Only a few weeks from now we were booked in to the Binna Burra Mountain Lodge on the Gold Coast hinterland but now our holiday dreams are like the historic rainforest resort – in ashes.
For 90 years local, interstate, and overseas visitors – no doubt many from Canberra – enjoyed the resort’s old-world charm and the surrounding Lamington National Park, including a stand of ancient Antarctic beech.
I grew up in south-east Queensland where exploring the scenic rim rainforest was a rite of passage. We took our children to Binna Burra, both camping and eventually staying at the Lodge, with its magnificent views, mountain air and amazing forest treks.
It was a respite from the summer heat, with the hills and mountains clad in moist, dark green and refreshed by regular afternoon thunderstorms.
Now the rain has disappeared, the forests are desiccated and they are burning – in September, what used to be the gentlest of months.
Last year, the northern parts of Queensland went up in flames. This year it is the south’s turn, with the Granite Belt and over the border to Tenterfield also a tinder box.
Here in the ACT the official bushfire season starts on 1 October, but Bega Valley and Eurobodalla launched theirs two months earlier than usual, with a blaze in Cobargo late last week putting the wind up residents.
The drought, the wind and loads of fuel is an explosive combination that has firefighters fretting about what’s to come when summer comes.
An ‘omen’, ‘unprecedented’, the ‘new normal’ – that’s how they are describing the spring conflagration. But this isn’t happening out of the blue; climatologists from the Bureau of Meteorology, without referring to the elephant in the room, talk about the warming drying trend being apparent for many years now over winter.
It’s a pattern happening on a global scale, with fires increasing in frequency and ferocity.
We know what the science says – the world is warming, the burning of fossil fuels is to blame and the climate emergency is here.
Yet we have a political leaders who dither and obfuscate, who pay lip service to international accords on cutting greenhouse gas emissions and seem all too willing to let the deniers and doubters erode policy decisions so the very industries that we need to move away from if disaster is to be averted remain protected and allowed to expand.
I can see the response of some of them and their mates in the Murdoch press response now to anyone drawing attention to the obvious, labelling them despicable for politicising tragedy and hysterical for sounding the alarm.
Or telling us nothing would have stopped what has happened, and asking why should Australia stick its neck out and risk its economy when the rest of the world keeps building coal-fired power stations, and anyway the science isn’t settled, and we’ve always had droughts and bushfires.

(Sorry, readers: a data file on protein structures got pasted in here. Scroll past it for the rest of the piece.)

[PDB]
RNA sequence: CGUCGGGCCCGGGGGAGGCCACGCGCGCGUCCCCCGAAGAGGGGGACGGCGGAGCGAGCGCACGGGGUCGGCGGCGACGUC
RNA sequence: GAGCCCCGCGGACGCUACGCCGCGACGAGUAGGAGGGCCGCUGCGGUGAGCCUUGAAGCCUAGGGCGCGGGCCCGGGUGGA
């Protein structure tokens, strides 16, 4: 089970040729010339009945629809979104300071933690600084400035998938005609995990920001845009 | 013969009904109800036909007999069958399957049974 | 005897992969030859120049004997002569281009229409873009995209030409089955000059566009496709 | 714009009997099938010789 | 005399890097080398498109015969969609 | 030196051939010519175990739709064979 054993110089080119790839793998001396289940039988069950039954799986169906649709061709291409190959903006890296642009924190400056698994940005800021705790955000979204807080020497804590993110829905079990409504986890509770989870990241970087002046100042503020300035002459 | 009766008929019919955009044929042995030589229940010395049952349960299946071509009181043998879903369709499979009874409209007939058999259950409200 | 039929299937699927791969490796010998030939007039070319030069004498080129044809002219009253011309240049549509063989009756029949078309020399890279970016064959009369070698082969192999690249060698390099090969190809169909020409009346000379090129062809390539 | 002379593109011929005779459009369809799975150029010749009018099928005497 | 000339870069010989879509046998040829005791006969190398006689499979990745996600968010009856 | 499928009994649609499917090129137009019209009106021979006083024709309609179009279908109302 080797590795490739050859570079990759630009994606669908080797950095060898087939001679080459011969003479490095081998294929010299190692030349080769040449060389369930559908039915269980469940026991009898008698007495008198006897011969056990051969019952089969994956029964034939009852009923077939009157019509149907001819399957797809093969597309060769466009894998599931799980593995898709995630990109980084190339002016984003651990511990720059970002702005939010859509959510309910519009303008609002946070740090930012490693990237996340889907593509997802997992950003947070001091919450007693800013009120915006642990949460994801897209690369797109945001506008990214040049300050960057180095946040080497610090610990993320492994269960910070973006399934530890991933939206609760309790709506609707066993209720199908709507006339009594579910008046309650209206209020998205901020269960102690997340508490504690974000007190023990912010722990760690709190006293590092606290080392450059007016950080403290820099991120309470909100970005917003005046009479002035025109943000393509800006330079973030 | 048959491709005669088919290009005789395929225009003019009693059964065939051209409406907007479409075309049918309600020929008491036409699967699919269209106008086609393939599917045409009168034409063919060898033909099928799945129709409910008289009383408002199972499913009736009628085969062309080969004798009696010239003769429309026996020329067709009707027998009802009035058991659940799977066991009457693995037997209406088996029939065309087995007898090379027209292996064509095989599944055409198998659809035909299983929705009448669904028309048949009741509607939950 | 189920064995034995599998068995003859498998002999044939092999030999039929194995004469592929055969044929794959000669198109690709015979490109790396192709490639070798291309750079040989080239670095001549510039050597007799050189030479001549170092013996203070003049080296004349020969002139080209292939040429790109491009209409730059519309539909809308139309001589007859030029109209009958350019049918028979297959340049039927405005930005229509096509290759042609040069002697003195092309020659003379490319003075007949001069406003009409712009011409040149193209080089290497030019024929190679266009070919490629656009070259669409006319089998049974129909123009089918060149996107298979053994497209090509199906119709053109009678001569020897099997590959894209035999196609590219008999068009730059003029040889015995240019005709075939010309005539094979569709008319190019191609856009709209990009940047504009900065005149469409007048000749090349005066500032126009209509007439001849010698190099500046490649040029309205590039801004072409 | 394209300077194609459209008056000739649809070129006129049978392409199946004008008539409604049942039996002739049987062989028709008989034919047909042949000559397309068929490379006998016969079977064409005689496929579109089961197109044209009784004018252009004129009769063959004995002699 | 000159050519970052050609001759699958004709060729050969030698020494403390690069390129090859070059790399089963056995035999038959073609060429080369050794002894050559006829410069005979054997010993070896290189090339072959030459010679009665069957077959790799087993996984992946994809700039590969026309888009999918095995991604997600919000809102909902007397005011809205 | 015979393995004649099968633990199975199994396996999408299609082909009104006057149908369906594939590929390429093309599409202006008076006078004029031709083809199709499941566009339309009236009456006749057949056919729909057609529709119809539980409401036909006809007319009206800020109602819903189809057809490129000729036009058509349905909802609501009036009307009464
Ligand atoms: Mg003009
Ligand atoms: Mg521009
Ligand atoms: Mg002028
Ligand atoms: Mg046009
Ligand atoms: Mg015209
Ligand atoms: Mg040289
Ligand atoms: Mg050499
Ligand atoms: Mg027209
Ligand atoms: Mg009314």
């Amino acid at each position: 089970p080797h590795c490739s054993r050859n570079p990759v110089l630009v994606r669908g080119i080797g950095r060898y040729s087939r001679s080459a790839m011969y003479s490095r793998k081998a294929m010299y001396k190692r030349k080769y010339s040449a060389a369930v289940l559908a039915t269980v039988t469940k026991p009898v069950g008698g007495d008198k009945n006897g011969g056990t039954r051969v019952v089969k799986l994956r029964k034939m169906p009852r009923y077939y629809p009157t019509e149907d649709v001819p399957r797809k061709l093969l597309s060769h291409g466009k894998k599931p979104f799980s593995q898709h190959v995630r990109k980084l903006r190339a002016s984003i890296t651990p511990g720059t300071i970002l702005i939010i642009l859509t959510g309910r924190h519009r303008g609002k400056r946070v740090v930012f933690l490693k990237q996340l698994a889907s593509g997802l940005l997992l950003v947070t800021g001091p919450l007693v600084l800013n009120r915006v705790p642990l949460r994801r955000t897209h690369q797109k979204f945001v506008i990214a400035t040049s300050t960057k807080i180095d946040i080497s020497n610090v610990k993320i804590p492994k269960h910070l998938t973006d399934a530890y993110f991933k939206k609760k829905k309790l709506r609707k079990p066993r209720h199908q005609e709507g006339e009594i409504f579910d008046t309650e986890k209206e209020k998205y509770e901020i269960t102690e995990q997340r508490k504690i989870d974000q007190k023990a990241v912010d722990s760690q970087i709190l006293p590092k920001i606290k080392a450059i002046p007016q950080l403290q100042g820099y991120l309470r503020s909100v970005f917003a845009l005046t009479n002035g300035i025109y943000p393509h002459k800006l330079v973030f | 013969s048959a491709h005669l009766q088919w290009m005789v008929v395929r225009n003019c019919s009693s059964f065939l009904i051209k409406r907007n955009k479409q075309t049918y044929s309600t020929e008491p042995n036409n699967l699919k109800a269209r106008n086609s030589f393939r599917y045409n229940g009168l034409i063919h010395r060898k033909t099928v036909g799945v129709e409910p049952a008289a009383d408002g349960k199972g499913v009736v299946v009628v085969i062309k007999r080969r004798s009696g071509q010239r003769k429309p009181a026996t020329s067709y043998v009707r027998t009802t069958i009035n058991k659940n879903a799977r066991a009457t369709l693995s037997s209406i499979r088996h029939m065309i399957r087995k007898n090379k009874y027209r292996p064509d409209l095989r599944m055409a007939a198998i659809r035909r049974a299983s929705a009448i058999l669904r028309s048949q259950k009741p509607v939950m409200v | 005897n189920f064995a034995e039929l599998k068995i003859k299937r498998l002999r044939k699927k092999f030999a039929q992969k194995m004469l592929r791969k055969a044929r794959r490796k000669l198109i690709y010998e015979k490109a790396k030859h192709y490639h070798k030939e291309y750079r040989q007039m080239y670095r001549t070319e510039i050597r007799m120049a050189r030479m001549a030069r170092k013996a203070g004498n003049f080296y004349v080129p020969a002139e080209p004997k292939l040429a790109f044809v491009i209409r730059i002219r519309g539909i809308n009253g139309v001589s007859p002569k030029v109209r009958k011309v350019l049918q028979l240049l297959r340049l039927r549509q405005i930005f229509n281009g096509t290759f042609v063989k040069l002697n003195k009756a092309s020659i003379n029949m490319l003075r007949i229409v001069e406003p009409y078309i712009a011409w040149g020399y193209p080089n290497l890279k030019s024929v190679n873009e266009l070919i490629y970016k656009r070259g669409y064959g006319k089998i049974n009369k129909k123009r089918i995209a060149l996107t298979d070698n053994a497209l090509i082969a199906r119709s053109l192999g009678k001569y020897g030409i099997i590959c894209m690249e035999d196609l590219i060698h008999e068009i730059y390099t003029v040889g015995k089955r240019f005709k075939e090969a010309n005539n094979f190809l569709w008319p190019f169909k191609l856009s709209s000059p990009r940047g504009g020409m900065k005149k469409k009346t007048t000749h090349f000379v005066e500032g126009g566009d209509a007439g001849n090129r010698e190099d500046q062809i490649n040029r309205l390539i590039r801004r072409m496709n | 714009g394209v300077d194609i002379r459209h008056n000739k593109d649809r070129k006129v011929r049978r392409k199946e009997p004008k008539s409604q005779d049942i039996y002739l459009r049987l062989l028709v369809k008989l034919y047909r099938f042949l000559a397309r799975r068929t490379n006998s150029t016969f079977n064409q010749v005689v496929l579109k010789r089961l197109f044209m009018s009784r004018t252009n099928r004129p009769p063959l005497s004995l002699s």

This week as Parliament resumes, we have a Government whose priorities are beyond twisted. As the forests burn, our farms turn to dust and the rivers run dry or give up its gasping fish, it wants to punish our most vulnerable and bash unions.
It talks big on national security, eating away at our basic freedoms, while not moving to secure the most precious asset that we have – the environment.
It boasts that we punch above our weight in international affairs, which usually means yet another military venture in the Middle East, but believes it has no leverage to show leadership when it comes to action on climate change.
And its Labor opponents take pot shots from the barbed wire fence they sit on, while drawing the wrong lessons from its electoral humiliation.
It may be already too late to avert a disastrous rise in temperatures and their consequences but our leaders need to get real and start tackling the issue like a military operation to not only contribute fully to the transition to a low-emission world, but also to abate the damage and fallout happening now and to come in the years ahead.
It’s about our health, food, water, where and how we can live.
It isn’t enough anymore to offer, as the Prime Minister did, all the support the affected areas need without realising the ongoing gravity of the new order. They need to cut loose the deniers in their own parties, think long-term and be frank with the people. They need to take the lead and accept what their beloved markets have already factored in – that the move to renewable energy is well and truly on. It may even need a Government of national unity.
It is beyond ideology because what is at stake is the very inheritance we bequeath to our children and grandchildren.
The loss of Binna Burra and the burning rainforest is yet another shocking wake-up call. How many more do we need?